Equal Fire Protection for the Deaf and Hard of Hearing

deafgardRaising the alarm for deaf people in the event of a fire is not something that those unaffected by the issue would ordinarily consider. However, the specific problem of alerting anyone affected by deafness poses an obvious challenge that is beyond the capabilities of standard smoke alarms.

It is Deafblind Awareness Week, Monday the 22nd to Friday the 26th of June, and we are drawing the attention of businesses to some of the innovative solutions available to combat this specific issue.

Deafness poses a fundamental problem for standard smoke alarm systems because they are designed to raise an audible alarm in the event of a fire. If you have ever been in a large public building when a fire alarm system has been triggered, you may very well have noticed that the alarms were supplemented by strobe beacons. These are an additional feature that can be installed to alert anyone unable to hear the alarms, and are becoming commonplace in fire alarm systems covering public buildings.

Strobes are an effective way of adding a visual alert to a mainly audio driven system, but they rely completely on deaf or hard of hearing individuals noticing the lights. In a hotel or guest house the weakness is obvious as a strobe light is unlikely to wake a sleeping person. Indeed such buildings may only have audible alarms fitted.

That’s where the Deafgard from Fireco and the Ei175 system from Ei Electronics come into their own. Both of these systems feature a vibrating pad that is triggered in the event of a smoke alarm going off. These are designed to be placed under pillows and wake users in the event of a fire.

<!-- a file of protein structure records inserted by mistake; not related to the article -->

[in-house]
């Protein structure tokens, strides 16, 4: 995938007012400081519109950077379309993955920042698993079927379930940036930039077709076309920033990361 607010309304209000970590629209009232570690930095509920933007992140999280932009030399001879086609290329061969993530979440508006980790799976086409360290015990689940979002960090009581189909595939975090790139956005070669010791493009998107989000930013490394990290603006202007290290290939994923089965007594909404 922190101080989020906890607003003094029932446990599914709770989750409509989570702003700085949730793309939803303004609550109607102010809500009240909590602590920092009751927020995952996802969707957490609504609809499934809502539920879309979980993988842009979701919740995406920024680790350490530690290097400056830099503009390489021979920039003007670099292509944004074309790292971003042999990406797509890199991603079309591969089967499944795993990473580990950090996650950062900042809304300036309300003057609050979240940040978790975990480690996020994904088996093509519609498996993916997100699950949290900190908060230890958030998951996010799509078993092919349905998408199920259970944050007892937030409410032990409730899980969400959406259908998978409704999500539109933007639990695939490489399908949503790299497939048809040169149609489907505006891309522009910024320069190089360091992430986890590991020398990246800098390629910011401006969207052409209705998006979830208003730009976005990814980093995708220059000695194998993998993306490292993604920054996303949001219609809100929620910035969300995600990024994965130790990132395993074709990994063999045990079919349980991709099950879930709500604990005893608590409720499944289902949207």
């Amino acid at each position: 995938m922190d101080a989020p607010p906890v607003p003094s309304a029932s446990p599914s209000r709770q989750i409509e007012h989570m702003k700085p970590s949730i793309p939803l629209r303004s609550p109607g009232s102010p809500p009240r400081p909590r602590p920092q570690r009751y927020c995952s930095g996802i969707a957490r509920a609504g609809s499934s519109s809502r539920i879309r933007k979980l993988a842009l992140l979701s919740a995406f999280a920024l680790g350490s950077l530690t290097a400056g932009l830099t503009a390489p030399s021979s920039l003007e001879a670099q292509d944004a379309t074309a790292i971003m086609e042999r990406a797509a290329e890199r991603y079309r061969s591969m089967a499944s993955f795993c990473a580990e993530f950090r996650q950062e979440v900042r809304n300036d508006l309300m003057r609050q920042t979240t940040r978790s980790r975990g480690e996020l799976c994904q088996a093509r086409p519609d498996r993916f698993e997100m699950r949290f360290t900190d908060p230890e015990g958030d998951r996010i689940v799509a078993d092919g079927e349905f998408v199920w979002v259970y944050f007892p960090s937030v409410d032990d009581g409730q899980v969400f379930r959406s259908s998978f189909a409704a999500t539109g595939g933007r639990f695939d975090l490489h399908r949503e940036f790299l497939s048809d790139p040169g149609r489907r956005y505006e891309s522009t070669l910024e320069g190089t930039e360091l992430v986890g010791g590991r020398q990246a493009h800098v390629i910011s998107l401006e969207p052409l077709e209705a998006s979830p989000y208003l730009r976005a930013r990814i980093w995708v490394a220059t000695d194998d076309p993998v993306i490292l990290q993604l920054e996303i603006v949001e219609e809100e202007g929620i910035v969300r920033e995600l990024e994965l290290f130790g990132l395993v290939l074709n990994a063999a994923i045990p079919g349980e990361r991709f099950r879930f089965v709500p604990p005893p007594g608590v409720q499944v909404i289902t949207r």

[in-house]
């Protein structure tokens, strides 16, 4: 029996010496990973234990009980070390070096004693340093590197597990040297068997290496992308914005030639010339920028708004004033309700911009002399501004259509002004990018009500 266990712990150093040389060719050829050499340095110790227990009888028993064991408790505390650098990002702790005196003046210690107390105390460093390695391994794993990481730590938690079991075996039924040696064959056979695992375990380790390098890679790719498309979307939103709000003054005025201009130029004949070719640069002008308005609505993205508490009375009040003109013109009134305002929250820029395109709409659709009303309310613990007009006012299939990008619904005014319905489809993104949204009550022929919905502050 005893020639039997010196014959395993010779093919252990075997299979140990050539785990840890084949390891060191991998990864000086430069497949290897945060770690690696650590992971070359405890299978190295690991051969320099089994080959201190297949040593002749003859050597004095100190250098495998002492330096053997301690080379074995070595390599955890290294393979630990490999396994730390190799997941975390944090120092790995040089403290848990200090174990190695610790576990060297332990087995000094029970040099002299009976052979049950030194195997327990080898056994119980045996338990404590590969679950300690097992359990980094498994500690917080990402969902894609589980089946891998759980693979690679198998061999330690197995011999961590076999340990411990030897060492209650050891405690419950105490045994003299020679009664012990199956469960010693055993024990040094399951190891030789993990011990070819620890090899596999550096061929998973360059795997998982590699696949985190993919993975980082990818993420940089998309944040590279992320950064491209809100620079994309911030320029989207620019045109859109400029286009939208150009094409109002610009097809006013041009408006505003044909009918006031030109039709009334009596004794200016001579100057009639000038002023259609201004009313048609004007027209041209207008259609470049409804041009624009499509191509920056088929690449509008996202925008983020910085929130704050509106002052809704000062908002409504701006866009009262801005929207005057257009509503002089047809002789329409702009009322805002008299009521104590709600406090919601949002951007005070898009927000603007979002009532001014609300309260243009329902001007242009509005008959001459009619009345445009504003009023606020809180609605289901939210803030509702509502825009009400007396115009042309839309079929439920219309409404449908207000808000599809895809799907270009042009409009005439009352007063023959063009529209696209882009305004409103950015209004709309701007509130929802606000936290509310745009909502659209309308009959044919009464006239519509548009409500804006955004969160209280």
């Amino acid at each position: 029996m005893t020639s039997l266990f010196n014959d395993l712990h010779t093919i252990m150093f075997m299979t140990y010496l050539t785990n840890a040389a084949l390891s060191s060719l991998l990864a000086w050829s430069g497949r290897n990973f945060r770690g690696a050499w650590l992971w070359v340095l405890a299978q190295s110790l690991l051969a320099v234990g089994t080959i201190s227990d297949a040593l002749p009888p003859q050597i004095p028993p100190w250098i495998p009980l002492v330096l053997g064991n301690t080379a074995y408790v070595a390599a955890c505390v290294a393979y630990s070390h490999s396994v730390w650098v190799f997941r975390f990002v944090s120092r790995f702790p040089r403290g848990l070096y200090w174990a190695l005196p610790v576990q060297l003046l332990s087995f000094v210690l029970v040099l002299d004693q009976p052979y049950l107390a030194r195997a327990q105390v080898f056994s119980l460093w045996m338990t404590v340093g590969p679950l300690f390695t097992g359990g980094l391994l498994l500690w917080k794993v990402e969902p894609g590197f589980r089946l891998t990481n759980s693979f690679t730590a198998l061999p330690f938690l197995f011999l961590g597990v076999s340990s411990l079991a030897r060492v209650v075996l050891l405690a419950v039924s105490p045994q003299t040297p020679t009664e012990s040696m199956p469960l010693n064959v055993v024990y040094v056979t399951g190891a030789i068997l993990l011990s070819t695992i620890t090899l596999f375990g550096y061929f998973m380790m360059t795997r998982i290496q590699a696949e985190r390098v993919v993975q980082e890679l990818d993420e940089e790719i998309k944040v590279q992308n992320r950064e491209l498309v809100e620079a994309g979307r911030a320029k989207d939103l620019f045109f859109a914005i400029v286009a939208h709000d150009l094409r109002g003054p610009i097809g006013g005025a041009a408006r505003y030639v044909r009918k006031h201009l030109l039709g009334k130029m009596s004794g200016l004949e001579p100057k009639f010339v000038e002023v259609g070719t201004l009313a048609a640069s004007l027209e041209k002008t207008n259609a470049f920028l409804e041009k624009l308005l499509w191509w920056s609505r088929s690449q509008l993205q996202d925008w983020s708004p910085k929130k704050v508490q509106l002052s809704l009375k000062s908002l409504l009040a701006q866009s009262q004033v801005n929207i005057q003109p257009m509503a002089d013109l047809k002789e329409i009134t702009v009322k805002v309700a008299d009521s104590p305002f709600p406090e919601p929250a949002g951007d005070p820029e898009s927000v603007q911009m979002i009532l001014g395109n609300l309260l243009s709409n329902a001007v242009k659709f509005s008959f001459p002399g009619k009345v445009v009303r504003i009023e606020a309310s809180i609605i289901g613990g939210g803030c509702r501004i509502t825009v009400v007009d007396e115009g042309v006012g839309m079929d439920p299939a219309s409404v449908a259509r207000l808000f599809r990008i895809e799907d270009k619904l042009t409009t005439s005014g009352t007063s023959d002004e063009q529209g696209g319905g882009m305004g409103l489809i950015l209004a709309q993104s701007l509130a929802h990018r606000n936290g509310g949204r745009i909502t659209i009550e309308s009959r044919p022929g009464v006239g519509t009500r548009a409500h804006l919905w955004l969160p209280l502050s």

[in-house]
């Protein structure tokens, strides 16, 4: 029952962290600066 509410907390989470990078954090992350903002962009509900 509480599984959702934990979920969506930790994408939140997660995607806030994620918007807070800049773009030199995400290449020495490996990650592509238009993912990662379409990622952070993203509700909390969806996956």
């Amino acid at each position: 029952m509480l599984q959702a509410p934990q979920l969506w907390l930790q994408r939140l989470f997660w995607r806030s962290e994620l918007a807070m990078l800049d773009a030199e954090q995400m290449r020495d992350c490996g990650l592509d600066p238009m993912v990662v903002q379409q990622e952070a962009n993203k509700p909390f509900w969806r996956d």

An Ei175 system is connected to and triggered by a smoke alarm and features a strobe light built in to the hardware. Up to 12 devices can be linked to this unit, allowing coverage to be extended across an entire building. It is also possible to integrate further strobes to give additional visual indicators. A wireless version is also available to reduce the installation costs.

Deafgards work on a different principle, in that they are wire-free and sound activated. When an alarm goes off within audible range of the unit, the Deafgard ‘hears’ the alarm and the vibration pad as well as the small strobe in the Deafgard are engaged. This has the obvious advantage that Deafgards are portable and can be used in multiple locations. This makes them a popular choice for hotels and guest houses looking to provide protection for deaf or hard of hearing guests, as well as deaf individuals that travel extensively.

These inventive solutions exist to ensure everyone is afforded an equal level of protection when a fire is detected. For further information or assistance, please contact our customer service team at support@safelincs.co.uk or ring us on 0800 612 6537.

Smoke alarms for the deaf

Did you know that there are smoke alarm systems specifically designed to alert deaf people of a fire? One model, the Deafgard, is an acoustically triggered unit that is activated when the fire alarm system is sounding. The Deafgard comprises of a vibration pad and a strobe light. The pad is placed under the pillow at night and should the fire alarm sound, the pad will begin to vibrate and the strobe light is triggered, waking the the deaf or hard of hearing person.

This alarm is portable and will work in conjunction with most smoke alarm systems giving the user peace of mind on holiday as well as at home.

On the other end of the technical spectrum is a new invention that has been launched in Tokyo for alerting the deaf through the sense of smell. This new alarm sprays wasabi vapour when activated by a smoke alarm. The vapour is reported to be so strong that it will wake the sleeping occupant within two minutes.

Although this is a novel idea it is unclear what life span this alarm has and how long the wasabi scent lasts, this is important to ensure that regular checks of the alarm can be made to ensure that it is in good working order.

We will have to watch the UK market for the first signs of the new scent alarm to learn more. In the meantime, if you require any further information on the means of alerting the deaf or hard of hearing to a fire, please visit  https://www.safelincs.co.uk/smoke-alarms-for-the-deaf/